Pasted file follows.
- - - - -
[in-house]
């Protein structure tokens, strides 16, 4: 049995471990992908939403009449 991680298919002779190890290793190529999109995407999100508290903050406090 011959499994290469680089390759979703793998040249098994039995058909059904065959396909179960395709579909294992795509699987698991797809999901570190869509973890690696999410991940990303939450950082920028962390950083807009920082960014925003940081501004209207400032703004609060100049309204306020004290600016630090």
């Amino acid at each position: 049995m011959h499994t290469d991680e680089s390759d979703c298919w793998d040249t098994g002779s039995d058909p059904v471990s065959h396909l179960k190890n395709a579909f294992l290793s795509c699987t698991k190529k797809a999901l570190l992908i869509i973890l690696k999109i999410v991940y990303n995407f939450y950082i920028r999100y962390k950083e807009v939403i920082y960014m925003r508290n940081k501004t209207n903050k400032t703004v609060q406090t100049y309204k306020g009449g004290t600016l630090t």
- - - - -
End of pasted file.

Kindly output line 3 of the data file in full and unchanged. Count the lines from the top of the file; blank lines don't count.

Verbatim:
């Amino acid at each position: 049995m011959h499994t290469d991680e680089s390759d979703c298919w793998d040249t098994g002779s039995d058909p059904v471990s065959h396909l179960k190890n395709a579909f294992l290793s795509c699987t698991k190529k797809a999901l570190l992908i869509i973890l690696k999109i999410v991940y990303n995407f939450y950082i920028r999100y962390k950083e807009v939403i920082y960014m925003r508290n940081k501004t209207n903050k400032t703004v609060q406090t100049y309204k306020g009449g004290t600016l630090t």